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An independent wind producer -- Venture capital start-up

The remnants of part of Capgen, Clipper Windpower's abandoned wind power development business -- announced with much celebration just a year ago -- are being relaunched under a new name by Hudson Clean Energy Partners, a group of businessmen with past experience in wind and renewables development who have decided to strike out on their own from a base north of New York close to the Hudson River. Hudson picked up Spanish Helium Energy after Clipper severed its relationship with the company when it dropped the Capgen initiative.

Through the acquisition of Helium, Hudson is launching a privately owned global independent power producer (IPP) called Element Power. It intends to develop wind and solar projects, primarily in southern Europe, central Europe and Latin America, using private equity financing. Given the global financial crisis, it is a model that may have inbuilt advantages, according to some.

During Helium's short marriage with Clipper, however, nothing tangible emerged on the wind front, although Helium boasted a 4 GW portfolio of wind and solar projects and has built solar projects in Europe. "At the end of the day, that partnership never transpired. It sort of fell by the wayside," says Hudson's Joe Slamm. Hudson's purchase of Helium gains it Pedro Barriuso, former head of renewables at Spanish utility Iberdrola. On leaving Iberdrola, Barriuso formed Helium in 2006 and says he has built-up a 400 MW wind development portfolio since then, now in Hudson's hands.

Hudson Clean Energy Partners was founded a year ago by Neil Auerbach, who was part of the Goldman Sachs team behind the acquisition of private American wind project developer Zilkha Renewable Energy. The team grew Zilkha into Horizon Energy before selling the company to Portuguese utility Energías de Portugal for a huge profit (Windpower Monthly, May 2007). Slamm was also a member of the Goldman Sachs team.

Other names from the wind business to have joined Hudson in recent weeks are Mike O'Neill, a former commercial director at Renewable Energy Systems, a global wind power developer based in Britain, and Shaun Kingsbury, who will head up European operations from London. Kingsbury has experience of a similar start-up in 2001, Windforce, which failed to get off the ground (Windpower Monthly, March 2003).

Capital available

Element Power is being launched without any operational wind power, but all except 600 MW of Helium's 4 GW of projects in development are wind projects, according to the firm. Slamm likens the situation to the predicament faced by Zilkha, where capital was needed to move projects into construction. Goldman Sachs provided the needed cash. This time, Slamm says, Hudson will find the money.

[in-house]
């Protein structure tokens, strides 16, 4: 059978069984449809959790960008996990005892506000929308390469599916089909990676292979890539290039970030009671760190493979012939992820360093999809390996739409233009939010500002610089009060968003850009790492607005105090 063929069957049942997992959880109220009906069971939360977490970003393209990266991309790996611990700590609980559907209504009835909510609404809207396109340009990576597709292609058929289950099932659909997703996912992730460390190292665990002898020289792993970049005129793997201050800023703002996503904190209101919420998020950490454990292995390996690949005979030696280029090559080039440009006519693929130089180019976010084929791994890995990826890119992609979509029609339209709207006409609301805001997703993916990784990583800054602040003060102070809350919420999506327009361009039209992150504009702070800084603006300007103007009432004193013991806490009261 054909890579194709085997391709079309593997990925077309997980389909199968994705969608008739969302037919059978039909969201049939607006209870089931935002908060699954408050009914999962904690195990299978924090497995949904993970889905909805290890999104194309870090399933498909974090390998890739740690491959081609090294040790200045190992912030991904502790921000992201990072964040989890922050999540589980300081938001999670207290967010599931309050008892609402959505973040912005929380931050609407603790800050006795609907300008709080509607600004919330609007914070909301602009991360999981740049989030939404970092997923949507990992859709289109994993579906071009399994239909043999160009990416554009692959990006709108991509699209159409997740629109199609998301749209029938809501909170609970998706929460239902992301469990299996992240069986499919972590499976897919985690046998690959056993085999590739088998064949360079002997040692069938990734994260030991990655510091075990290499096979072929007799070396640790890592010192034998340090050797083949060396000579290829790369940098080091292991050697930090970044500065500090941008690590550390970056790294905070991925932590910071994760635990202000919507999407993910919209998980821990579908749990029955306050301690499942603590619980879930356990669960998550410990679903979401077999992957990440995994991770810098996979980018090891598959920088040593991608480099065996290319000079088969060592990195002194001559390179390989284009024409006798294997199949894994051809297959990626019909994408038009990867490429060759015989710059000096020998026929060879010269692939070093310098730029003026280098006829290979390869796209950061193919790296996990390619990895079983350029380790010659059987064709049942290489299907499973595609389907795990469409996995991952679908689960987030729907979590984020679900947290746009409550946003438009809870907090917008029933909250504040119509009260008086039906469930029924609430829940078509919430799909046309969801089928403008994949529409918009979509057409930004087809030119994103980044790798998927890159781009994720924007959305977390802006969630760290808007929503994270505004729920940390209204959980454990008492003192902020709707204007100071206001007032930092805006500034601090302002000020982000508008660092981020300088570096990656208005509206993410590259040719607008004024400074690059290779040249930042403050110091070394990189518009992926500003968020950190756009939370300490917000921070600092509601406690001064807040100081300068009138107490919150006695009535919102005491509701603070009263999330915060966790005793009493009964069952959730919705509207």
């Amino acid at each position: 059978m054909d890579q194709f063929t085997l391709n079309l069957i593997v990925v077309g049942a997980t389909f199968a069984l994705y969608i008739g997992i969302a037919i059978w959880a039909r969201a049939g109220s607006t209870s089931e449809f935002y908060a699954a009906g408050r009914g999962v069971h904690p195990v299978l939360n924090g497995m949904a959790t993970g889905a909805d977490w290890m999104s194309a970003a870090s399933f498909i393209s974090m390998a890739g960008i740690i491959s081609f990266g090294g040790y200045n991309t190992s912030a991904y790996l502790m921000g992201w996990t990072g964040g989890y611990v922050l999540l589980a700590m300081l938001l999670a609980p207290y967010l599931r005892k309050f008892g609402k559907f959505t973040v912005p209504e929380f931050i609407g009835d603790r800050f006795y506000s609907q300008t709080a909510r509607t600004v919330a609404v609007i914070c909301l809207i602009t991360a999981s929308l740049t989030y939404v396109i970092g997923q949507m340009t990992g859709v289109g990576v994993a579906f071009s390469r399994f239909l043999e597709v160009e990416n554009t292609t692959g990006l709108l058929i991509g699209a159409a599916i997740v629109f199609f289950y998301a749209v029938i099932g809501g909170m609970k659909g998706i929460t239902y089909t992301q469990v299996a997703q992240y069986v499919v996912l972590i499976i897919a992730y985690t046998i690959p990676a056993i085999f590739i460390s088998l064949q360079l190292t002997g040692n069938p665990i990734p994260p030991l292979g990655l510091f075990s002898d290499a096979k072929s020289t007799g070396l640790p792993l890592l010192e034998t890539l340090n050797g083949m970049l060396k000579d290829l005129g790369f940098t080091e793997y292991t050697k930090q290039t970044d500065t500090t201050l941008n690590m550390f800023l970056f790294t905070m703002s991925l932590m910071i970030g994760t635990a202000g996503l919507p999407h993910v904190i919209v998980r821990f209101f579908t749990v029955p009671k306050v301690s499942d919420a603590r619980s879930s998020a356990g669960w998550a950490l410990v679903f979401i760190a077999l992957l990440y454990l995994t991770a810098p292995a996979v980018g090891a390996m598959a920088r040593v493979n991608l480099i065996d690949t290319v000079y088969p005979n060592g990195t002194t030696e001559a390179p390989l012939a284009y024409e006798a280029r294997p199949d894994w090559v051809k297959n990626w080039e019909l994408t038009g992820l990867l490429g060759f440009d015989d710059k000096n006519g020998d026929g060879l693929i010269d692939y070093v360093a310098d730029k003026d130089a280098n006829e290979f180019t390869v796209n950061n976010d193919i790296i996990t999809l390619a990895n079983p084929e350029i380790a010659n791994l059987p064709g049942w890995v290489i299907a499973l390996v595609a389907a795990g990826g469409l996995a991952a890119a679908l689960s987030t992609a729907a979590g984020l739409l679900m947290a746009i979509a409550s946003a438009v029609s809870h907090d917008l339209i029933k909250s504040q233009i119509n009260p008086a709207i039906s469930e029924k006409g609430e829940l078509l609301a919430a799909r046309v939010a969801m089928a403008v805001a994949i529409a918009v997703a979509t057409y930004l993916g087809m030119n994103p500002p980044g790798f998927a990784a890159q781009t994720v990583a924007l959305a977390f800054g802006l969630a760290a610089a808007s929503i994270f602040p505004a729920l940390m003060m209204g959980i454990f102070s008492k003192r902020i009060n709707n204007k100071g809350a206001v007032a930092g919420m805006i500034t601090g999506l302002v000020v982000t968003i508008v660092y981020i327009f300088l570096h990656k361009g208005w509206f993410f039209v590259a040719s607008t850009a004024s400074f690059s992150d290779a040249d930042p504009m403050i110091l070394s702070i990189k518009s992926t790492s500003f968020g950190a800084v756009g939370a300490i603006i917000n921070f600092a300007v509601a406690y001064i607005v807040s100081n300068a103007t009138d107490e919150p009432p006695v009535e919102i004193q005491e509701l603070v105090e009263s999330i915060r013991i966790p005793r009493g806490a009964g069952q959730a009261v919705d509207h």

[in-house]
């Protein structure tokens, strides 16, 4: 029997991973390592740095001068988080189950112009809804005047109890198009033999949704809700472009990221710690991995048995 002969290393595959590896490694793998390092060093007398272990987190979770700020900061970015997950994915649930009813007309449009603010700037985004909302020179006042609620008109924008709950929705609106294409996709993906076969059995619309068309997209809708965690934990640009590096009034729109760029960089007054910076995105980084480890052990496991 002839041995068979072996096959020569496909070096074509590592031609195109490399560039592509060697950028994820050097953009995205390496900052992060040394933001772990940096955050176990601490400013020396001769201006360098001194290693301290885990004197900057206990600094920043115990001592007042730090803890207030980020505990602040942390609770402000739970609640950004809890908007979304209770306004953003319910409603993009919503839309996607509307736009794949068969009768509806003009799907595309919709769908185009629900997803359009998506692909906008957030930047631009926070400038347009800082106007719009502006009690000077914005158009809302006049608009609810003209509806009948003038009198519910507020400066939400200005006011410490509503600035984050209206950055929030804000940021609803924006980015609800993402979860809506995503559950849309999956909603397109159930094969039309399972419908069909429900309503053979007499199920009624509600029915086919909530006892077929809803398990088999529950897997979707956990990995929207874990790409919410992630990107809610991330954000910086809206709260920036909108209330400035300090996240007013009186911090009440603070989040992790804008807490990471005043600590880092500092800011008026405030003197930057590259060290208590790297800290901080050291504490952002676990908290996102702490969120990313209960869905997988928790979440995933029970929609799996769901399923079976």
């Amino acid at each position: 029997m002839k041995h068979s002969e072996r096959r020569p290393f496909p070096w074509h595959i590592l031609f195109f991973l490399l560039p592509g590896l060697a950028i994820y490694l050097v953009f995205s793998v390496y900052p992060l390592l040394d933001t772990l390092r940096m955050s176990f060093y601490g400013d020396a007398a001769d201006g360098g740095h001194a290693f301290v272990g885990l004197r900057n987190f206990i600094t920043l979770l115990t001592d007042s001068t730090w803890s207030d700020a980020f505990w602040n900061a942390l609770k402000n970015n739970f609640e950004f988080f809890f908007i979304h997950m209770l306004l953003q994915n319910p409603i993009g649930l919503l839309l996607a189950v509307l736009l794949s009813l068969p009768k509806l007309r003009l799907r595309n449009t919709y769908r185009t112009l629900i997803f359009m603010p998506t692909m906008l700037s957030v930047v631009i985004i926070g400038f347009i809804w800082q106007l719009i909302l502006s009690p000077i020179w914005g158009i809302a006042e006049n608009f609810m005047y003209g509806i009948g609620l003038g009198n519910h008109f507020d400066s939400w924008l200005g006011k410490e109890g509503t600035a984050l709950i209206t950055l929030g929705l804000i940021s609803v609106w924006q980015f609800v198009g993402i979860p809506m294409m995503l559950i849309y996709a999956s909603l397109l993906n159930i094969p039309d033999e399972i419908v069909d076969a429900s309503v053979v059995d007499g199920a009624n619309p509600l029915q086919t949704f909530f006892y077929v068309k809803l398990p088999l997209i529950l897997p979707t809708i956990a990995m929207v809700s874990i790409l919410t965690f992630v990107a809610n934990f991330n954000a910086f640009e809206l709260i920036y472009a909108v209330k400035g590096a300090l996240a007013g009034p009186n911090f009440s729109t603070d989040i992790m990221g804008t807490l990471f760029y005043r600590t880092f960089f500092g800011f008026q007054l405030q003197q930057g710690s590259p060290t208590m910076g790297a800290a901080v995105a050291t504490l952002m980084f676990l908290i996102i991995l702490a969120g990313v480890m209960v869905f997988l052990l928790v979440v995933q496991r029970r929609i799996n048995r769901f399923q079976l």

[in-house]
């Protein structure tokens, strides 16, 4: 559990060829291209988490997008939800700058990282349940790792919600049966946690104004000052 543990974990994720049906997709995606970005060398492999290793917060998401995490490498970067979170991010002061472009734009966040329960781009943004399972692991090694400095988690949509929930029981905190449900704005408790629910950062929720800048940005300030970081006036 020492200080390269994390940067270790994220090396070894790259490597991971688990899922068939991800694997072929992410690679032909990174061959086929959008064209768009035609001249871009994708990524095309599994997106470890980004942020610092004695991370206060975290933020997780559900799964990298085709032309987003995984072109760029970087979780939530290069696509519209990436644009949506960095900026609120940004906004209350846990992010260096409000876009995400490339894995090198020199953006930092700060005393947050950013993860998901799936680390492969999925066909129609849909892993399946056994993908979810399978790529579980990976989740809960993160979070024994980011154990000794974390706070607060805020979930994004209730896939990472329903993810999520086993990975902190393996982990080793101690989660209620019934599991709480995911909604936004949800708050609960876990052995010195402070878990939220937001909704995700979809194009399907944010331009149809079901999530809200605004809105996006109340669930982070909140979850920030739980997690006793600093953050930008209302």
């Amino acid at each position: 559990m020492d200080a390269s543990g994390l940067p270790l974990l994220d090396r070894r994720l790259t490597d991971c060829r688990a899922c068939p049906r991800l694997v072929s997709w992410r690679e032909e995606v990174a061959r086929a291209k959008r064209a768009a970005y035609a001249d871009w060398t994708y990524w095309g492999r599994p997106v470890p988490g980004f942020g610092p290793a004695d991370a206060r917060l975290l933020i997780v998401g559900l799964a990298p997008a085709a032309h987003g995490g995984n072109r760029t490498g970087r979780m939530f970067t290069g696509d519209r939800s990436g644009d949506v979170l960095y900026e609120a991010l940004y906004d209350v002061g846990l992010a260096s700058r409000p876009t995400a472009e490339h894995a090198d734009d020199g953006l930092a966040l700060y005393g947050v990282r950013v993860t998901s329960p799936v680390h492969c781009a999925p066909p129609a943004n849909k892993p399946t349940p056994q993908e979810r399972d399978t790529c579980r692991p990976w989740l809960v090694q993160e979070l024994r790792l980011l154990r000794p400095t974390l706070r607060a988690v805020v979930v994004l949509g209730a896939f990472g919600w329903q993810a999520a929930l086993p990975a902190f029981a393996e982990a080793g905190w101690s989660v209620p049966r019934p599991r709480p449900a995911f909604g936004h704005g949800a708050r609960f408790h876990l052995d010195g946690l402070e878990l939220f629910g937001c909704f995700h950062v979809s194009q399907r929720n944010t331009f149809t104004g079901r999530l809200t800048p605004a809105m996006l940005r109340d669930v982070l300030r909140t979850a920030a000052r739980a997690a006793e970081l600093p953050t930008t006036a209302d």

"There's a tremendous amount of capital available, not least from large utilities, but there is still a lot of room in a high growth market globally for more players who are developing and owning wind and solar generation," says Slamm.

He admits the overall business cycle could be better. "We don't have rose-coloured glasses, we're not sitting in a vacuum. We do realise the financial stresses in the world." In the US, he notes the sudden reduction in companies with tax burdens to offset through use of instruments such as wind power's federal production tax credit. But Slamm compares the tax equity squeeze to other supply disruptions such as turbine availability, which are temporary phenomena that rapidly growing markets go through. "No one will know exactly how long that will last as financial institutions who are the primary tax payers in the US try to figure out exactly what their balance sheets look like, let alone what tax capacity looks like," he comments.

Private equity

A lacklustre tax equity market may play to Element's advantage, says Richard Homich of wind finance consultancy Advantage for Analysts. With tax equity less available and costing more to secure, cash laden private-equity-backed developer outfits are well positioned. "When the tax equity rate goes up...that's when private equity can exercise its muscle. As long as there is cash in the fund, they are more likely to get their projects off the ground," says Homich.

The other strong pillar to Hudson and Element is its strong team, adds Homich. Hudson may or may not have the cash to bankroll Element's projects right away. But they have an experienced team in place to bring on limited partners to inject cash into the operations, he argues. He cites Hudson's recent appointment of John Cavalier, a former vice chairman of Credit Suisse's investment banking division, as a partner. Cavalier headed Credit Suisse's renewable energy efforts worldwide.

Growth capital

"The opportunities for the small developers are coming to an end. If you don't have lots of capital and clout in your management team, you're not going to be able to attract capital from either private equity or from tax equity. Tax equity is limited, so they are going to give it to folks they have the most confidence in," says Homich.

With confidence lacking in the overall market, renewables projects are seen as safe investments, says Slamm. Banks are still making asset based loans. And what renewables need are secured loans based on power purchase agreements or fixed tariff payments. "At Hudson, we're providing growth capital through this Element Power platform to put bricks and mortar projects up that produce cash flows. Banks are still lending to that. If they don't lend to that, they're not going to lend anywhere because there would be nothing left."

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